Poor rental market forces local family to consider leaving town

MELISSA SMYTHE and her children Vilita Rose, left, Malachi and Zeliscia, right, will have to say goodbye to the big backyard they have enjoyed for the past four years when they move out of their home in August.  - Kat lee PHOTO
MELISSA SMYTHE and her children Vilita Rose, left, Malachi and Zeliscia, right, will have to say goodbye to the big backyard they have enjoyed for the past four years when they move out of their home in August.
— image credit: Kat lee PHOTO

A nice house with room for her family to live in comfortably.

A big kitchen, family dinners, activities in a big back yard, and extended family over to spend time with.

That’s what 25-year-old mother of three Melissa Smythe wants, and what her family has had for the last four and a half years.

But her landlords are now selling the three-level house on the 2500 block of Molitor Street, and Smythe and her family have to be out of their home by the middle of August.

She’s looked around but can’t find anywhere to move her family.

She and her husband both work full time but can’t get a mortgage for another five years due to previous financial situations. Their children are six, five and three years old, and Smythe’s father lives in the basement and helps out with the kids.

And she’s finding there are very few places in Terrace for large families to rent.

Smythe has looked at newspapers, called housing organizations, and has even driven around town looking for rental signs. She put her name on the list for Muks Kum Ol housing last November after her landlord told her they would maybe sell the house in the spring.

Nothing has come up.

“The rental market here is terrible,” said Stacey Tyers, executive director for the Terrace Anti-Poverty Group. They’ve had clients approach them with housing problems, but Tyers says there are hardly any decent affordable rentals in town right now. People are selling and buying their own houses now, which means there are fewer rentals available.

“We’re seeing it all over town now, and it’s an increasing problem,” Tyers said. “People just can’t find anything.”

Muks Kum Ol housing is for First Nations only, and the Ksan House Society has some housing for women coming out of abusive relationships and housing for mental health clients. The society also has subsidized housing at Skeena Kalum Housing on the south side, but space is limited.

“Honestly, there’s just nothing for families, especially for working families,” Tyers said.

The executive director of the Ksan House Society agrees.

“Housing in Terrace is a huge, huge issue,” Carol Sabo said. “There’s nowhere to rent, period.”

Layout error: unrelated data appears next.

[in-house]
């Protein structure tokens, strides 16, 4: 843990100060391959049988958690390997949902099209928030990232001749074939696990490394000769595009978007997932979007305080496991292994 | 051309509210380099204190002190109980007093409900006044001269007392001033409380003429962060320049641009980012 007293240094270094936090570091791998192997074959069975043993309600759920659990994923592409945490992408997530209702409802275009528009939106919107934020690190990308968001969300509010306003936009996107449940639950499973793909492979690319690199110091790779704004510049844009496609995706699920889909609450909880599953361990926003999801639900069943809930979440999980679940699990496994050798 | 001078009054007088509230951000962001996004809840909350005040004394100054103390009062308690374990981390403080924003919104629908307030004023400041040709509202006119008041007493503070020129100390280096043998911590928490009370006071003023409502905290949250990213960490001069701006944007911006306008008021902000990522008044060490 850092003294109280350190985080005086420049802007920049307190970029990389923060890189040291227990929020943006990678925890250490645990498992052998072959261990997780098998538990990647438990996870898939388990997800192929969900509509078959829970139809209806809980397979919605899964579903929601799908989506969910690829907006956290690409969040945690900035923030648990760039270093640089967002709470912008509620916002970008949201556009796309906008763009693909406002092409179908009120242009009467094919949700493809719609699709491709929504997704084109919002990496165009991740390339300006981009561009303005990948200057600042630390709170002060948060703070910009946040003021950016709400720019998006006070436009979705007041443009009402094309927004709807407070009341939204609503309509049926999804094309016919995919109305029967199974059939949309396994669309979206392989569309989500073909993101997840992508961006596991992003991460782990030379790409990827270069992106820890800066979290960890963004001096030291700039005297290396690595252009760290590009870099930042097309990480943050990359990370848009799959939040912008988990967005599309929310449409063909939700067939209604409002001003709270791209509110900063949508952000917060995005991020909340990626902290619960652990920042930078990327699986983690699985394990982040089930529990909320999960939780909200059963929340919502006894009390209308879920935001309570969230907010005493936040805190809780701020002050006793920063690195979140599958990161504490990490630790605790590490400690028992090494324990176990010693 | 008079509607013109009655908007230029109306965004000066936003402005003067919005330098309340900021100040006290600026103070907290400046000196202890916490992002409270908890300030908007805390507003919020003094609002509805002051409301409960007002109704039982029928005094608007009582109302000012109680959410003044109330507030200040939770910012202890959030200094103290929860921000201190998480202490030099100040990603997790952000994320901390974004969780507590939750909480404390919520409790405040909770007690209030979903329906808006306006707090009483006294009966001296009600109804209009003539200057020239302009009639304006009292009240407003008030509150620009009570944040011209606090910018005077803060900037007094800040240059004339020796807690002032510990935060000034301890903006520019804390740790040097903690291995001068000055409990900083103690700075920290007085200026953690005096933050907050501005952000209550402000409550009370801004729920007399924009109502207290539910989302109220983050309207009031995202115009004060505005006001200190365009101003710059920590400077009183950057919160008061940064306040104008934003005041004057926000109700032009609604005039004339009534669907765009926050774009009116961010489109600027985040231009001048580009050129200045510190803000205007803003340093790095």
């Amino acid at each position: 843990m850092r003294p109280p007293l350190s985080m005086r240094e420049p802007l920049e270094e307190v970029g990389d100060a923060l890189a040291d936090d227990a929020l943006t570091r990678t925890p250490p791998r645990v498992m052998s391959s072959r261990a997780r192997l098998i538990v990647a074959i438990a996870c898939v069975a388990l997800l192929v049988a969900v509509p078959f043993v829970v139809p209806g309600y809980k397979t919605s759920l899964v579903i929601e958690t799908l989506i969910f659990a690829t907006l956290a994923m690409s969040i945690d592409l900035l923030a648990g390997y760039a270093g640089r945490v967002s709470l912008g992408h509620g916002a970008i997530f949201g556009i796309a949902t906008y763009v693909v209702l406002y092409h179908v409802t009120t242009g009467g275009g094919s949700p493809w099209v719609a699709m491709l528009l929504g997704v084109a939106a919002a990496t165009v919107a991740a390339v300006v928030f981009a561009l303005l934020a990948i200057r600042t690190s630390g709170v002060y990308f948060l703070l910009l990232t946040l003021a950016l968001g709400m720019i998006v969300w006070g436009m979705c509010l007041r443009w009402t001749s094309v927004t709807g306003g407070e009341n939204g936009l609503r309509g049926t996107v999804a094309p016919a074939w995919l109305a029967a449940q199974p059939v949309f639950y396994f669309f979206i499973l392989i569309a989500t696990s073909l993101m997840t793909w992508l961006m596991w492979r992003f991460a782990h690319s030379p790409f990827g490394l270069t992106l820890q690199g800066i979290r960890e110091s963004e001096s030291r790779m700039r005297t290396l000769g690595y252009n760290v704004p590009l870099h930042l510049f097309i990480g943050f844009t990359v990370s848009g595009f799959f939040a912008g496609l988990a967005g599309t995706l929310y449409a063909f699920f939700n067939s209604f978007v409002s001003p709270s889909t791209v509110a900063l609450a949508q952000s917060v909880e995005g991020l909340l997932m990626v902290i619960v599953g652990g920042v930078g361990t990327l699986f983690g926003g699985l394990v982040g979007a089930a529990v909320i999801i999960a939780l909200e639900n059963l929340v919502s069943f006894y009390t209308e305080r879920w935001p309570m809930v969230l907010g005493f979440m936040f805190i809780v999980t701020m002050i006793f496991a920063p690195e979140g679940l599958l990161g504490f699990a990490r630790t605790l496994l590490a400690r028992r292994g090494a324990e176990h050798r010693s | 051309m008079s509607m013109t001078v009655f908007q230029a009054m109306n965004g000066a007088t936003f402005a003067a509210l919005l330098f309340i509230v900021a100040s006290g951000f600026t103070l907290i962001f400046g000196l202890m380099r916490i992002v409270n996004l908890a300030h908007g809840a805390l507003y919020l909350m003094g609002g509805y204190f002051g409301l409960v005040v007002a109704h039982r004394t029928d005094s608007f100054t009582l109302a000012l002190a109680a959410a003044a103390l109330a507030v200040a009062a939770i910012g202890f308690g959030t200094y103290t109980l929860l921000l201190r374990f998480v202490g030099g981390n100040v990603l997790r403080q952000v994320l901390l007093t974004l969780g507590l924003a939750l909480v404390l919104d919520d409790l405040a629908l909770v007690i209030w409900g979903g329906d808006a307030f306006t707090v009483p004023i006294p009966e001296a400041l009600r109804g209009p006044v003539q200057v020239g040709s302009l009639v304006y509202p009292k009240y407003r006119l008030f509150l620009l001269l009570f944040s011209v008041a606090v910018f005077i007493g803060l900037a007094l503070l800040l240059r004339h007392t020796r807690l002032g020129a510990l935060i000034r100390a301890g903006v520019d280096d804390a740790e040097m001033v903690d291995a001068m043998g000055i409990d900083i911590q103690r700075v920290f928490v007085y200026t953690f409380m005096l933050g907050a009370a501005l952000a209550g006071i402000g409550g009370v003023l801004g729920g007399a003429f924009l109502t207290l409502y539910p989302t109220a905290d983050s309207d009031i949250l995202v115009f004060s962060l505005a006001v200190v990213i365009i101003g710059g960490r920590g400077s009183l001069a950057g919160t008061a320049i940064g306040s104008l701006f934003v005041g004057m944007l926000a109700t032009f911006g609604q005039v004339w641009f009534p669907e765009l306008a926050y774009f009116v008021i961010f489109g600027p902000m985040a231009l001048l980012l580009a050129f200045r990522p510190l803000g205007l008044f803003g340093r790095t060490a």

Apartments on Kenney Street burned down a few years ago, and low-income housing on Scott Avenue has been replaced by middle-income housing now known as the Keystones.

“It’s hard for tons of people, whether it’s poor or working class, or middle income, there’s just not a lot of places to rent,” Sabo said.

Sabo says the society is willing to even go so far as screening some of the potential renters for landlords who may be hesitant to rent. She’s asking landlords with empty places to give her a call.

It’s getting to the point where Sabo says women and their children are coming to the transition house because they have nowhere to live. The people would be happy to rent a place, she says, but there is nowhere to rent.

Smythe herself has considered taking her children to the women’s shelter if she can’t find a place for her family by the move-out date. Either that, or she’ll take her two youngest daughters and move in with her sister and her sister’s child in their two-bedroom apartment. Her husband will take their oldest boy and live with his family. She doesn’t know what would happen to her father.

“I can’t see us not living with him,” Smythe said of her father. That’s the worst-case scenario.

“I want to keep my family together,” she said.

Ideally, she’s looking for a four-bedroom house to rent, with space for her kids to play.

“I want something nice, where I can raise my kids in a nice home,” she said. “I want to live there long-term.”

An apartment would have no yard, a duplex would be small and cramped, and she’d have to pay for storage for their furniture. They’ve worked hard to assemble their household over the last few years, and Smythe doesn’t want to sell their belongings only to have to buy more later.

Added to that, she doesn’t want to put her kids through the trauma of constant moving.

Smythe has two friends who have moved out of town because they couldn’t find a place for their large families to live.

She may end up doing that herself. She’s visited Prince Rupert looking for a suitable home, and says she and her husband will move there if they need to. She doesn’t want to, but she can’t find accommodation for her family in town. She’ll keep looking until the bitter end, though, hoping a place comes up.

“If Terrace wants to grow,” she said, “people need places to stay.”

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